Recent figures from the Bank of England confirm this deeply worrying diagnosis. Industrial and commercial companies increased their investment in the second and third quarters last year, only to retrench early this year. Their capital spending in the first quarter was 0.2 per cent down on a year earlier, with a 3.7 per cent fall in manufacturing.
The Confederation of British Industry has already expressed concern about companies' lack of enthusiam for investment. The Bank of England goes further and argues that companies are failing to adjust to a new era of low inflation, in which they should be prepared to invest for a lower return and be prepared to wait longer to recoup their money. Typically companies demand 20 per cent returns, or payback in five years. Some 44 per cent of manufacturers told the CBI that inadequate returns were the biggest barrier to capital spending.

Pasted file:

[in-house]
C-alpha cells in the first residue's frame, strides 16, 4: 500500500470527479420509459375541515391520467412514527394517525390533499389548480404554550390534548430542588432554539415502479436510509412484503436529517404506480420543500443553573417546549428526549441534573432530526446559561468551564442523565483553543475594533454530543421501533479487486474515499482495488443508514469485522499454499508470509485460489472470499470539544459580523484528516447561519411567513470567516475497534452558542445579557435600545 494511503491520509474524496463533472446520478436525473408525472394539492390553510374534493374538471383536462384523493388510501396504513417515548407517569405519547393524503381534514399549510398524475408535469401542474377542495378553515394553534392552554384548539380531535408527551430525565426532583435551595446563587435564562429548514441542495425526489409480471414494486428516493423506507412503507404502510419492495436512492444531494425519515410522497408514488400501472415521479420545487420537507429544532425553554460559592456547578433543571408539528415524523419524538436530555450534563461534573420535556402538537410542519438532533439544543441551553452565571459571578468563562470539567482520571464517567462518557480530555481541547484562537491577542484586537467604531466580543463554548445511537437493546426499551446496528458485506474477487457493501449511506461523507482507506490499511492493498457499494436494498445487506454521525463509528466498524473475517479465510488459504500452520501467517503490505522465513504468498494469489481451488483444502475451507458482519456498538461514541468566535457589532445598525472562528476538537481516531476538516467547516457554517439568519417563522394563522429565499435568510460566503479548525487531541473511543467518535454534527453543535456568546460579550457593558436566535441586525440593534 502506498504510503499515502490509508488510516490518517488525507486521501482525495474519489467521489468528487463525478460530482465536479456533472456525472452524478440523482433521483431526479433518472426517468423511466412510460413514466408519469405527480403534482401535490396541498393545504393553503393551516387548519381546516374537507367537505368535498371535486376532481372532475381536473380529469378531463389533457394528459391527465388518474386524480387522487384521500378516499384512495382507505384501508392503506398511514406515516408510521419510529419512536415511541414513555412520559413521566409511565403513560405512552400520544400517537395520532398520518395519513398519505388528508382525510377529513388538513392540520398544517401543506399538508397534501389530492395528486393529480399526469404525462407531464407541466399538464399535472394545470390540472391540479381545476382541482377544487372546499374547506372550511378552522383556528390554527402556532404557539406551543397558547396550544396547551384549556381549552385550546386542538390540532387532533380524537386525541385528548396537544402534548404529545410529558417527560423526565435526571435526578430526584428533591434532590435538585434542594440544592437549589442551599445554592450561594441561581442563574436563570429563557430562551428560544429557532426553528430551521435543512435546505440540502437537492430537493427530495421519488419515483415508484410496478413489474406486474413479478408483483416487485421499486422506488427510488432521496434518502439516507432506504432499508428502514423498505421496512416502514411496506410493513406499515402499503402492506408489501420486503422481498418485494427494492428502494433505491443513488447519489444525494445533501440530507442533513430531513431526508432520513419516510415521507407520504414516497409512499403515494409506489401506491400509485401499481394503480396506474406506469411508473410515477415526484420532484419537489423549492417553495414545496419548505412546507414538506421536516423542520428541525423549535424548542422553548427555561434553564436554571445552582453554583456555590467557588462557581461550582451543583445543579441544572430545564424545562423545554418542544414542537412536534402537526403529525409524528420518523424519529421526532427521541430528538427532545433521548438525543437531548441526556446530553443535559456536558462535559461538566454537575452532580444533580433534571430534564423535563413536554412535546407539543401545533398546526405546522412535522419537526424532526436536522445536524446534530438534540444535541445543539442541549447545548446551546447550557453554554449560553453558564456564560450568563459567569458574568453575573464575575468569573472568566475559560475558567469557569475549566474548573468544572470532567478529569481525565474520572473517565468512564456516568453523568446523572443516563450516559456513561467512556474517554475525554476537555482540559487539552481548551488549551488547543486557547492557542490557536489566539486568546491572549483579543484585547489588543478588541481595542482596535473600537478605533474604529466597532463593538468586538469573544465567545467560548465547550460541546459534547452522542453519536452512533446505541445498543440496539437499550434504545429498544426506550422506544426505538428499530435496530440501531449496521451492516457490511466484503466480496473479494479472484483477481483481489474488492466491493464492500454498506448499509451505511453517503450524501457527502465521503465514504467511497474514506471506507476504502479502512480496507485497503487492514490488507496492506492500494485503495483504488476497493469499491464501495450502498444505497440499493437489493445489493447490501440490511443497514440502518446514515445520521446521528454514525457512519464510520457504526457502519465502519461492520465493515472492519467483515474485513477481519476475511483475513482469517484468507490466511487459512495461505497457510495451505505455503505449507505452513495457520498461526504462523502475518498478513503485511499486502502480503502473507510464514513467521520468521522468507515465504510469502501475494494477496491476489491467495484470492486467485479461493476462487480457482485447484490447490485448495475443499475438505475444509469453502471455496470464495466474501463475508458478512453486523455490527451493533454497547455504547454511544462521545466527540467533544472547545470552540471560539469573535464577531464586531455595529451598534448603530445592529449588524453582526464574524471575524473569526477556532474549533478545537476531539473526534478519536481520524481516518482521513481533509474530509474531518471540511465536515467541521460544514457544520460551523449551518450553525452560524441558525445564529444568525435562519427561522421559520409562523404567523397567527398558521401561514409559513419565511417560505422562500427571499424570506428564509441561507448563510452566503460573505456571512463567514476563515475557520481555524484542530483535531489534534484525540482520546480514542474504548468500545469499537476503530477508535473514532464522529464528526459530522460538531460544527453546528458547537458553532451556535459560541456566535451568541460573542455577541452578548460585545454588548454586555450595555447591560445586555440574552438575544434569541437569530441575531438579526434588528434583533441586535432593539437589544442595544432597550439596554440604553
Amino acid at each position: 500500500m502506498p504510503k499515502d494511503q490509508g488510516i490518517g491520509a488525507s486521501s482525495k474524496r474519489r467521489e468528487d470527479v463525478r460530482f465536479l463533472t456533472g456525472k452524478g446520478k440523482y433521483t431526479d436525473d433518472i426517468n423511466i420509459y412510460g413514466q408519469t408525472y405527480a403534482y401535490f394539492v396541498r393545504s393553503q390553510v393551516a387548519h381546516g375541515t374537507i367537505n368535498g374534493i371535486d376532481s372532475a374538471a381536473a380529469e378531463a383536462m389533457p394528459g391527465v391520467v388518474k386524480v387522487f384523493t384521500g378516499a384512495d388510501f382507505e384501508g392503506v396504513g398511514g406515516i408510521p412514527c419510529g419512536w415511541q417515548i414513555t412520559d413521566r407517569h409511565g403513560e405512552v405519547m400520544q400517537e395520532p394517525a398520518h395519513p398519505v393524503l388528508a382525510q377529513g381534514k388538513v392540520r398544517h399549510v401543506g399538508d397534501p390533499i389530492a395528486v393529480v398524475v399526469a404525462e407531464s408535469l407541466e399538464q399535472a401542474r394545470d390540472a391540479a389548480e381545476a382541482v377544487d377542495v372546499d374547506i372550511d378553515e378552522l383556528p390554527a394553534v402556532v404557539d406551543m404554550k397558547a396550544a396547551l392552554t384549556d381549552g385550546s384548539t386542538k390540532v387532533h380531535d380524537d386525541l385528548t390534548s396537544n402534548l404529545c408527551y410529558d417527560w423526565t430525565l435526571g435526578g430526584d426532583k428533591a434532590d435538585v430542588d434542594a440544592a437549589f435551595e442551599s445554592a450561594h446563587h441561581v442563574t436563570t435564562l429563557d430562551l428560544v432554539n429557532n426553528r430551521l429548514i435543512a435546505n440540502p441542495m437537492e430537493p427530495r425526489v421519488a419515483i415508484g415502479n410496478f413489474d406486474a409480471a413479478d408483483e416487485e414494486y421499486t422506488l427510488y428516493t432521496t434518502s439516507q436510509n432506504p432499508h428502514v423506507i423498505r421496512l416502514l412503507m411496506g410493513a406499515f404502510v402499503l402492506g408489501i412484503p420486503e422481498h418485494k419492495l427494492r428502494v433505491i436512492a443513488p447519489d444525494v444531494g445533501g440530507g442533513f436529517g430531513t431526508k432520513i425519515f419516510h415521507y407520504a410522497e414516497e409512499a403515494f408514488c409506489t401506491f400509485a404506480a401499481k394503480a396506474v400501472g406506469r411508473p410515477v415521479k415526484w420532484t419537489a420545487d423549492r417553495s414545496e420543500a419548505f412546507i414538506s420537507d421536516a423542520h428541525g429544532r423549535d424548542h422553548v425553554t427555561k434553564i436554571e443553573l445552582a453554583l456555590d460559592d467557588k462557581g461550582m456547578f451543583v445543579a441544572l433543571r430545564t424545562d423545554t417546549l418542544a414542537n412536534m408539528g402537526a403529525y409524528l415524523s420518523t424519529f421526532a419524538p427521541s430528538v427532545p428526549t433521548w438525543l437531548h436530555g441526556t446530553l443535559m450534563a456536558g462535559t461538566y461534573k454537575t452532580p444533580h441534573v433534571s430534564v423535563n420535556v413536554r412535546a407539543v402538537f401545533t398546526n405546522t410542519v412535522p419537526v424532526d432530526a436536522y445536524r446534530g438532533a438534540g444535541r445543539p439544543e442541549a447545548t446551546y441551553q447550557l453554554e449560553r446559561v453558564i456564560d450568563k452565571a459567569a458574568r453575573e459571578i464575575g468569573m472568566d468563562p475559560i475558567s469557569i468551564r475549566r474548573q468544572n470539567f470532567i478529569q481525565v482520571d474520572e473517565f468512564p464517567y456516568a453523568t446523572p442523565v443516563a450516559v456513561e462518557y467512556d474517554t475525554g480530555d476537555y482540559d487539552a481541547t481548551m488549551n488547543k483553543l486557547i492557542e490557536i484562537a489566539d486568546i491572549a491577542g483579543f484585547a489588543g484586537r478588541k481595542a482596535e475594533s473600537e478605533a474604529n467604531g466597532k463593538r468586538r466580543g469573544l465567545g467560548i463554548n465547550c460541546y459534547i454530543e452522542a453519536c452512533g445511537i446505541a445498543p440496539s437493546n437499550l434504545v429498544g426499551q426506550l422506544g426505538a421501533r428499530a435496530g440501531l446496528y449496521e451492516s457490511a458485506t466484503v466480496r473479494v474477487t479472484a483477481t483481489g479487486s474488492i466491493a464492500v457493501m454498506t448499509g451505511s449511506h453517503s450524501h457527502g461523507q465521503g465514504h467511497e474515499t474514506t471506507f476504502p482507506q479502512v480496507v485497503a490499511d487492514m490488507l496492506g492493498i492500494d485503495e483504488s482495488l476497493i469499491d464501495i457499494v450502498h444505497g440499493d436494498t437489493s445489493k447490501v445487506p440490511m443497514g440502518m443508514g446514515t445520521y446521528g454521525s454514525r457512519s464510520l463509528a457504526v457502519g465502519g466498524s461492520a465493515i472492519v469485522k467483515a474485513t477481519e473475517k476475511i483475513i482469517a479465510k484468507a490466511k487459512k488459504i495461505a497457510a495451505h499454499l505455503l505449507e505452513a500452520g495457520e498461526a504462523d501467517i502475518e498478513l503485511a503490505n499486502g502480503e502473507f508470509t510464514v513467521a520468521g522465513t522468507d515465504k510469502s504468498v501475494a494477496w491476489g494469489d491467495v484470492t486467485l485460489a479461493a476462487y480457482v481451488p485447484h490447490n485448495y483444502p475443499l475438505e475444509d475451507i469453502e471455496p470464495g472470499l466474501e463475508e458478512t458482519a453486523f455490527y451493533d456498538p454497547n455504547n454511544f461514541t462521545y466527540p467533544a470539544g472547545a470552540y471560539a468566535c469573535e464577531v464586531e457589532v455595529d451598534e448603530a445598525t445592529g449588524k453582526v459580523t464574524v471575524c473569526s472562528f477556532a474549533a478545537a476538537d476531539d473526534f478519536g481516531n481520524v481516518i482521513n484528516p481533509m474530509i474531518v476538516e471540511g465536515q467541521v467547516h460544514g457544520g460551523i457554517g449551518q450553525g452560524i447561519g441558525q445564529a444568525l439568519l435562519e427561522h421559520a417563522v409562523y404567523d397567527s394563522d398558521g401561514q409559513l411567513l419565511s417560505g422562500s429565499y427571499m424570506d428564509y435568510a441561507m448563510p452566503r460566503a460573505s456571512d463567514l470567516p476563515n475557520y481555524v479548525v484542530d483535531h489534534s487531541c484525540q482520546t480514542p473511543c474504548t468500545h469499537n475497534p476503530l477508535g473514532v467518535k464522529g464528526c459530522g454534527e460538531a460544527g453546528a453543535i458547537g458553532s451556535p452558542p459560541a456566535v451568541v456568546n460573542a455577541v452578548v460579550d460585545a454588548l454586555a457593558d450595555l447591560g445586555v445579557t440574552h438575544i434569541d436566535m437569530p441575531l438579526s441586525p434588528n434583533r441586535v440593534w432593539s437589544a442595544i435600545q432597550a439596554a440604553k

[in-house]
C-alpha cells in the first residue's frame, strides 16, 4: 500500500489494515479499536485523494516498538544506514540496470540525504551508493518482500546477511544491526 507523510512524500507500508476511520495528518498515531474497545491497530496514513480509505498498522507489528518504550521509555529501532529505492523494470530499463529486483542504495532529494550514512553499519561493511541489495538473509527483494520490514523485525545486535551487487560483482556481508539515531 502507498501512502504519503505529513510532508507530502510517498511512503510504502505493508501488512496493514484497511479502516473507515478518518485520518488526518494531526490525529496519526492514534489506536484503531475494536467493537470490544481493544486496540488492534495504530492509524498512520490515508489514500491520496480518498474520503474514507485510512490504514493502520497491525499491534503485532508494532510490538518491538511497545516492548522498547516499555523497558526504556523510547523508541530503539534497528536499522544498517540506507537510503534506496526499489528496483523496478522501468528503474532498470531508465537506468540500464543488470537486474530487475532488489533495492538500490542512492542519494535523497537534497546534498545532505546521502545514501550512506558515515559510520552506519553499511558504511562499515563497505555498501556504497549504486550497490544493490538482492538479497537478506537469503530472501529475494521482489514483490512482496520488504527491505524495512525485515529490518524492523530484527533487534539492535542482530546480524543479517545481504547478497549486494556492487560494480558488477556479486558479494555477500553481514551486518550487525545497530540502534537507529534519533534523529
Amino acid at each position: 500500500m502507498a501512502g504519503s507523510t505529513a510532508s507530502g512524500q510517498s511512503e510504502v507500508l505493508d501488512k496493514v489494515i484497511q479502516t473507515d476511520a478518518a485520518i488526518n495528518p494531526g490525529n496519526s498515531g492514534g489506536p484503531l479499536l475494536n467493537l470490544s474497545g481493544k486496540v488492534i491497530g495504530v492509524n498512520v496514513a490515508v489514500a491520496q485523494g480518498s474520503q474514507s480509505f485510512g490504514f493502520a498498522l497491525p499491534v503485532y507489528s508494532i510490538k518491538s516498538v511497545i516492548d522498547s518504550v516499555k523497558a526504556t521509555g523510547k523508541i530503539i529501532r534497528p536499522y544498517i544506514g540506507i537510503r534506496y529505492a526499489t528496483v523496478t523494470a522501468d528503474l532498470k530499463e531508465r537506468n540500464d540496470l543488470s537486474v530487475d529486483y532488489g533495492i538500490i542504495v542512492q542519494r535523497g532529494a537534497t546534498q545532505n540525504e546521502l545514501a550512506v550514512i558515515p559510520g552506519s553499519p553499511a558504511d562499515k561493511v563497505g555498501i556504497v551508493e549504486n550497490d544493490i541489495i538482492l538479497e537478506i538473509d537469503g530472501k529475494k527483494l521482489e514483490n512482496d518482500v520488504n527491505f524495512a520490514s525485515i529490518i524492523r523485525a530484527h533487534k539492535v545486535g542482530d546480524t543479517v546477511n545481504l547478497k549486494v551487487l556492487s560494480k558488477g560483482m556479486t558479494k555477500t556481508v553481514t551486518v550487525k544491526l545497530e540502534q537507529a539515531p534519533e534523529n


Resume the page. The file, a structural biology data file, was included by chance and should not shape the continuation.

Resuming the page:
Business cannot be forced to do what it doesn't want to; right now it is taking the view that caution is the better part of valour and waiting for hard evidence that Eddie George's verbal commitment to low inflation will be matched by results. There are signs that the 20 per cent rule is beginning to crack but as yet they are few and far between. British economic history is littered with broken promises on inflation. Even those minded to trust the Bank must surely be unnerved as the Government and the Labour Party compete to promise ever lower taxes - a sure-fire recipe for a repeat of the boom and bust of the past 10 years.
Getting the management of the macro-economy right is more important than any amount of tinkering with the tax treatment of dividends, reforms to capital gains tax and the like. John Maynard Keynes was right to talk of the importance of entrepreneurs' 'animal spirits' as the key to investment. Those spirits can be lifted only by clear evidence that British economic policymakers have permanently raised their game.Reuse content